Many thanks to Linz who recommended myofascial release, my lovely yoga teacher Kelly, and the fabulous acupuncturist and massage therapist I’ve seen. If you’re in the Seattle area and interested in seeing any of my healthcare providers, send me an e-mail for contact information.

Coping, Symptoms, Treatment

What’s Up With Me

I’m still alive! Yesterday was the best day I’ve had in weeks; the weekend was worse in months. I’m all over the place in my symptoms (although nausea is consistently a major problem), emotions and thoughts. Whether I’m depressed has been weighing on me, but I’m almost positive I’m not. I think I am just worn out and discouraged.

On the treatment front, I’m still have myofascial release massages once a week and have also been doing lymphatic drainage treatments. Myofascial release has been a godsend, particularly in relieving active migraines. Lymphatic drainage was a bust. I feel awful after every weekly treatment and am not seeing any longterm improvement. I may try once more, but even the massage therapist doing the work is doubtful.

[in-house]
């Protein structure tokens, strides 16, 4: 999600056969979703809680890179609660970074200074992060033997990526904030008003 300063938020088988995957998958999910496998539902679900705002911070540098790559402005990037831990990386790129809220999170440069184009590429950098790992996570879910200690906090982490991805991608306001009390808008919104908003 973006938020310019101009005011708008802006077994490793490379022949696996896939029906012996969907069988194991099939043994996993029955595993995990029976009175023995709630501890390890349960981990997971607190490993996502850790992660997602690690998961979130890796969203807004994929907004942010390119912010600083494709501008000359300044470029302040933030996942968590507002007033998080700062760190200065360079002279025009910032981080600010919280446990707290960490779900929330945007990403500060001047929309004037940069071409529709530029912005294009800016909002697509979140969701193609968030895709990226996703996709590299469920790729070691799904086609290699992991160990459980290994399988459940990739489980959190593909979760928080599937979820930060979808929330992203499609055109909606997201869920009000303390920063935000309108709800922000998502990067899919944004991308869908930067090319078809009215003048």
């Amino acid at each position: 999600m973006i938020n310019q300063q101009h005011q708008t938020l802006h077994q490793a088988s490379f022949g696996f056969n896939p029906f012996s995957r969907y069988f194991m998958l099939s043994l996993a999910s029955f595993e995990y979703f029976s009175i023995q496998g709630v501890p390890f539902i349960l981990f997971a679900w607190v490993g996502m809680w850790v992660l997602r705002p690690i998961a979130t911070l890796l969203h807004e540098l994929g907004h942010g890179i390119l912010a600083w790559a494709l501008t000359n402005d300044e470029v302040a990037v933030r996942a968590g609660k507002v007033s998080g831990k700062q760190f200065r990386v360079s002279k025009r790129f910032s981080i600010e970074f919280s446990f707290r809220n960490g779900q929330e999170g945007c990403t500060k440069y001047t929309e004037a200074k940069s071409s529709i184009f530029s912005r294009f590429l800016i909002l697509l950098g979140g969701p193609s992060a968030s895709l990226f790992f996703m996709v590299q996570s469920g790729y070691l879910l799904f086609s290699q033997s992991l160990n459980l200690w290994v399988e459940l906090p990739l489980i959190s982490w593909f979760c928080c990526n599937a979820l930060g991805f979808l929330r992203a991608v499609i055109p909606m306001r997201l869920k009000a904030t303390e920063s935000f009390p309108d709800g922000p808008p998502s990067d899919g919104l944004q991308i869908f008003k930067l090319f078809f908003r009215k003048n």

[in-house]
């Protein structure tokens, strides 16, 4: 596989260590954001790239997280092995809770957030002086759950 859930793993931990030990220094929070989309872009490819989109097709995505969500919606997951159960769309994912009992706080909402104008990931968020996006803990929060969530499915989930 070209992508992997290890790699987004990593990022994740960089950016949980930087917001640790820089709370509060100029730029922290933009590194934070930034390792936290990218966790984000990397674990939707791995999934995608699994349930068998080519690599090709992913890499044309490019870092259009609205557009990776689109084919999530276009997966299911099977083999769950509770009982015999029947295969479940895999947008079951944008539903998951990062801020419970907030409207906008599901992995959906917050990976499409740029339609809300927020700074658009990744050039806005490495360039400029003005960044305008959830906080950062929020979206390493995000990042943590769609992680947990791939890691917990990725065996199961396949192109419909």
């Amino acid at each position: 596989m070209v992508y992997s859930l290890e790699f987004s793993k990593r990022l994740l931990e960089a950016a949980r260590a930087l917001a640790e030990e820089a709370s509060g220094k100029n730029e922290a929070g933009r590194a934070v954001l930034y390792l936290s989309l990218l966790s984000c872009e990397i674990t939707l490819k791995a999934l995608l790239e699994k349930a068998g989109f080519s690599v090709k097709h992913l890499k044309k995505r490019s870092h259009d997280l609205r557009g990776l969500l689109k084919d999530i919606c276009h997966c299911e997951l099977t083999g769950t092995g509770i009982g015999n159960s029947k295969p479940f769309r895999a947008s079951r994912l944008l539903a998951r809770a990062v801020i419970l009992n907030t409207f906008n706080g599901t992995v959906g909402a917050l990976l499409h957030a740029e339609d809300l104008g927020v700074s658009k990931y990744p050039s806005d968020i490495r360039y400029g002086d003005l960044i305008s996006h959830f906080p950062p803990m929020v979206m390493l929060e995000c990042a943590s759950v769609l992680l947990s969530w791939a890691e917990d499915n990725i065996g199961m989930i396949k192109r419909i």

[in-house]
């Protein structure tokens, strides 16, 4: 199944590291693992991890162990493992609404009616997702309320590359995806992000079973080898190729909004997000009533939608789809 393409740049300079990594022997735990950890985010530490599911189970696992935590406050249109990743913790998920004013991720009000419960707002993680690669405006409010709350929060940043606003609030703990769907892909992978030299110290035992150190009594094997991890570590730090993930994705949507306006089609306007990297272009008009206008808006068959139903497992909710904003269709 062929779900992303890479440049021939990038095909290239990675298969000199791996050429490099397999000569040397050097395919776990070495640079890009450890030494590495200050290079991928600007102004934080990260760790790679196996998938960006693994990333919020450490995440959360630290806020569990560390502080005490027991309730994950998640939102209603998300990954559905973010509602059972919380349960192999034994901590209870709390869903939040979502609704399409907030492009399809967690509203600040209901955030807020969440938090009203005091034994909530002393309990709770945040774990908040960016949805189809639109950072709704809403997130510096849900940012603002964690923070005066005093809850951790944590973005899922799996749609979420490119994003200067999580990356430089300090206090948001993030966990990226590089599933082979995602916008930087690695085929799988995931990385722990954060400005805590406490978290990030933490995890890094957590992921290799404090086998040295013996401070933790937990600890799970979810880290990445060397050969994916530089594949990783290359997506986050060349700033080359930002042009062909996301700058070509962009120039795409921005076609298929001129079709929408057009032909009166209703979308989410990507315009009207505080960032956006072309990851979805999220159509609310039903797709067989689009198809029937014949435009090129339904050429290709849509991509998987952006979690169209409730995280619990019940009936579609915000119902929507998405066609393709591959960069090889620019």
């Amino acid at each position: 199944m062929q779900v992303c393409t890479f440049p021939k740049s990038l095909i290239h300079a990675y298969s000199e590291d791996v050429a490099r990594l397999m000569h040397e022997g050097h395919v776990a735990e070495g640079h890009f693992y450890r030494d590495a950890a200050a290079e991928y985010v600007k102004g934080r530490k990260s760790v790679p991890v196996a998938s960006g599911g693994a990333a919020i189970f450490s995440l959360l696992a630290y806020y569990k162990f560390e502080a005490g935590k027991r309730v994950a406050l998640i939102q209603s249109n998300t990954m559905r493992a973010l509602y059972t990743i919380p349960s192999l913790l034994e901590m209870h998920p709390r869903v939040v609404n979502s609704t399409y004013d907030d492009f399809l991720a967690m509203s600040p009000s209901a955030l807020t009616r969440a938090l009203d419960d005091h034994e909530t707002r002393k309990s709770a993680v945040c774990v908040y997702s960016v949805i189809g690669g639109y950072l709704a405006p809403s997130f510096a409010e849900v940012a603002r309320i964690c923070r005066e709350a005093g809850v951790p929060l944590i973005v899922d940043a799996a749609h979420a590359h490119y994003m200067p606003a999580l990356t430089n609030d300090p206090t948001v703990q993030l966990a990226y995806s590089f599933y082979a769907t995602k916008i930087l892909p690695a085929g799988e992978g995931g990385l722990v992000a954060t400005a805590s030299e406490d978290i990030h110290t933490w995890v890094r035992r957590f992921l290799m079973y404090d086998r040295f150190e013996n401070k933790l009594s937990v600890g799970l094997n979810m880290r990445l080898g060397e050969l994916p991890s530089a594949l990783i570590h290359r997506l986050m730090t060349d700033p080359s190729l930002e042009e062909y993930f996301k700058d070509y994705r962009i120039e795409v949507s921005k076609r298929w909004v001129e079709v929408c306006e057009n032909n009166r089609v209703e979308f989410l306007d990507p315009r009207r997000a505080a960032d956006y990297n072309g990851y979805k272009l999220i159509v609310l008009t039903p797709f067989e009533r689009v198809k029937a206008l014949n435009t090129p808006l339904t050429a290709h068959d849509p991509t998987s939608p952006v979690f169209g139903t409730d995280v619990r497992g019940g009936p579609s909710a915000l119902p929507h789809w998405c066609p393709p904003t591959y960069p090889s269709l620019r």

My internist reminded me that I was supposed to have my thyroid checked almost 18 months ago, to follow up on a lump she found. I’m looking forward to my appointment with the endocrinologist on Tuesday. It seems like any food can trigger a migraine for me — even rice! This is absurd, of course, and I’m thinking that blood sugar may be involved. I have no idea if it’s the case, but maybe, just maybe, an answer will be lurking there.